[Southeast University’s News Net, August 28] (Correspondent: Shi Ran) Prof. Yao Honghong’s research team from the School of Medicine of Southeast University released the latest research achievement titled “Gut microbiota from NLRP3-deficient mice ameliorates depressive-like behaviors by regulating astrocyte dysfunction via circHIPK2” on “Microbiome” online, the renowned academic periodical in the field of microbiology.
Depression is an affective disorder caused by the interaction of social, environmental and individual factors and is characterized by high morbidity, high recurrence rate, high disability rate and high suicide rate. It is ranked second in the global burden of disease. Prof. Yao Honghong's research team found that NLRP3 knockout mice showed significant behavioral differences when compared with wild-type littermates, and their gut microbiota composition changed significantly, indicating that such behavioral difference may result from the change of gut microbiota. Afterwards in order to determine the role of gut microbiota therein, the research team transplanted the gut microbiota of NLRP3 knockout mice, and then found that the gut microbiota transplantation can avoid the increase of spontaneous activity caused by knockout of NLRP3 gene; besides, it can also improve the depression-like behavior of mice induced by chronic unpredictable stress. The research team further found that the transplantation of gut microbiota can significantly ameliorate the depression-like symptoms in mice by inhibiting the expression of circular RNA-HIPK2 in the brain and regulating the brain's astrocyte dysfunction induced by chronic unpredictable stress.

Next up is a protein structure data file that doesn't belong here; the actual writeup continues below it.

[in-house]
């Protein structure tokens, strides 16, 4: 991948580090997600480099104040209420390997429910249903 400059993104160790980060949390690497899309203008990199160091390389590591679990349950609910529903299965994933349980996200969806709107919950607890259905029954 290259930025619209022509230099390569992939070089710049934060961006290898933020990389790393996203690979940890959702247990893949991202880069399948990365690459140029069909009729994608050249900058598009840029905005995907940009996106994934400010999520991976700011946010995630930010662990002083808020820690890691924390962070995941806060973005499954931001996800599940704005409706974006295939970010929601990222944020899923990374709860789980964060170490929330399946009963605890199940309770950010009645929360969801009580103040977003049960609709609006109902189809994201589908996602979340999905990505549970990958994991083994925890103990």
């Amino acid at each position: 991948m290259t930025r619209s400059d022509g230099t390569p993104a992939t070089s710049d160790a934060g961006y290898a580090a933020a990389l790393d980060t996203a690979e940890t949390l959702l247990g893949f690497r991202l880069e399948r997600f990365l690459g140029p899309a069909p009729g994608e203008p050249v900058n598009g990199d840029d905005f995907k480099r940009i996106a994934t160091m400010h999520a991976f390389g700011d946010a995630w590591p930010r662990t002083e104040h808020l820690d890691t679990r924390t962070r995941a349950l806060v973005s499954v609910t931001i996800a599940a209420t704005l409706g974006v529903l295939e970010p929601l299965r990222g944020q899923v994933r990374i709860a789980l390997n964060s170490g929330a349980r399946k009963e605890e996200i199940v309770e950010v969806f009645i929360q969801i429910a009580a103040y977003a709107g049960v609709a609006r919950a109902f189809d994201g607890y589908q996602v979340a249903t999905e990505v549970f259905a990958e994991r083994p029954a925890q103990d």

The research results revealed a novel mechanism of host-microbiota interaction: the gut microbiota of transplanted NLRP3 knockout mice can regulate the astrocyte dysfunction through circular RNA-HIPK2 so as to ameliorate depressive symptoms. This study will be conducive to elucidate the interaction between gut microbiota and circular RNA and the new relationship between gut microbiota and depression, and has provided experimental evidence for the future treatment of depression and clinical application of microbial transplantation. The research work was guided by Prof. Yao Honghong with young teacher Zhang Yuan, graduate students Huang Rongrong and Cheng Mengjing as co-first authors. Relevant work has received funding support from the National Key Research and Development Program, the Excellent Youth Fund of National Natural Science Foundation of China and the General Programs, etc.
The paper was released on https://microbiomejournal.biomedcentral.com/articles/10.1186/s40168-019-0733-3 in “Microbiome” on August 22.
Article submitted by: the School of Medicine
(Editor-in-charge: Wu Chan, reviewed by: Li Xiaonan)